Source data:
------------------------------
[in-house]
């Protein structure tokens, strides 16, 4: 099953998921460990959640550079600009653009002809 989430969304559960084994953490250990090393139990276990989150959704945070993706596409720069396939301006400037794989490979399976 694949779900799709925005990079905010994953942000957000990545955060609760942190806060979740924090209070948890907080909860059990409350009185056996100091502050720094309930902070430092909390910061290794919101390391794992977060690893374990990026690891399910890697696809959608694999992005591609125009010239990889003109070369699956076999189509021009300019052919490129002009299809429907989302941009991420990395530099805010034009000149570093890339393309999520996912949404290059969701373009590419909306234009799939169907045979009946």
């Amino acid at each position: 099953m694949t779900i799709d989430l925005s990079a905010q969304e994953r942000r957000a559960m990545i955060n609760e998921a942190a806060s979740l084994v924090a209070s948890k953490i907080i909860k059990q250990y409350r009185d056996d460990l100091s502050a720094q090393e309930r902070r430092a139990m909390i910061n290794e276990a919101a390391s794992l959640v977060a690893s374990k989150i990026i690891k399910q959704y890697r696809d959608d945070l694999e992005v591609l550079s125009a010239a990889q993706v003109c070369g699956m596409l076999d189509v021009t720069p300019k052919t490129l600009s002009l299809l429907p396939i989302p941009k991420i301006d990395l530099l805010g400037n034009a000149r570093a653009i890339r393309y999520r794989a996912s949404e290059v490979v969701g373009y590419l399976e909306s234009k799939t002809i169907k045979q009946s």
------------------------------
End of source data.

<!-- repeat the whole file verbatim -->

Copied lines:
[in-house]
């Protein structure tokens, strides 16, 4: 099953998921460990959640550079600009653009002809 989430969304559960084994953490250990090393139990276990989150959704945070993706596409720069396939301006400037794989490979399976 694949779900799709925005990079905010994953942000957000990545955060609760942190806060979740924090209070948890907080909860059990409350009185056996100091502050720094309930902070430092909390910061290794919101390391794992977060690893374990990026690891399910890697696809959608694999992005591609125009010239990889003109070369699956076999189509021009300019052919490129002009299809429907989302941009991420990395530099805010034009000149570093890339393309999520996912949404290059969701373009590419909306234009799939169907045979009946």
């Amino acid at each position: 099953m694949t779900i799709d989430l925005s990079a905010q969304e994953r942000r957000a559960m990545i955060n609760e998921a942190a806060s979740l084994v924090a209070s948890k953490i907080i909860k059990q250990y409350r009185d056996d460990l100091s502050a720094q090393e309930r902070r430092a139990m909390i910061n290794e276990a919101a390391s794992l959640v977060a690893s374990k989150i990026i690891k399910q959704y890697r696809d959608d945070l694999e992005v591609l550079s125009a010239a990889q993706v003109c070369g699956m596409l076999d189509v021009t720069p300019k052919t490129l600009s002009l299809l429907p396939i989302p941009k991420i301006d990395l530099l805010g400037n034009a000149r570093a653009i890339r393309y999520r794989a996912s949404e290059v490979v969701g373009y590419l399976e909306s234009k799939t002809i169907k045979q009946s």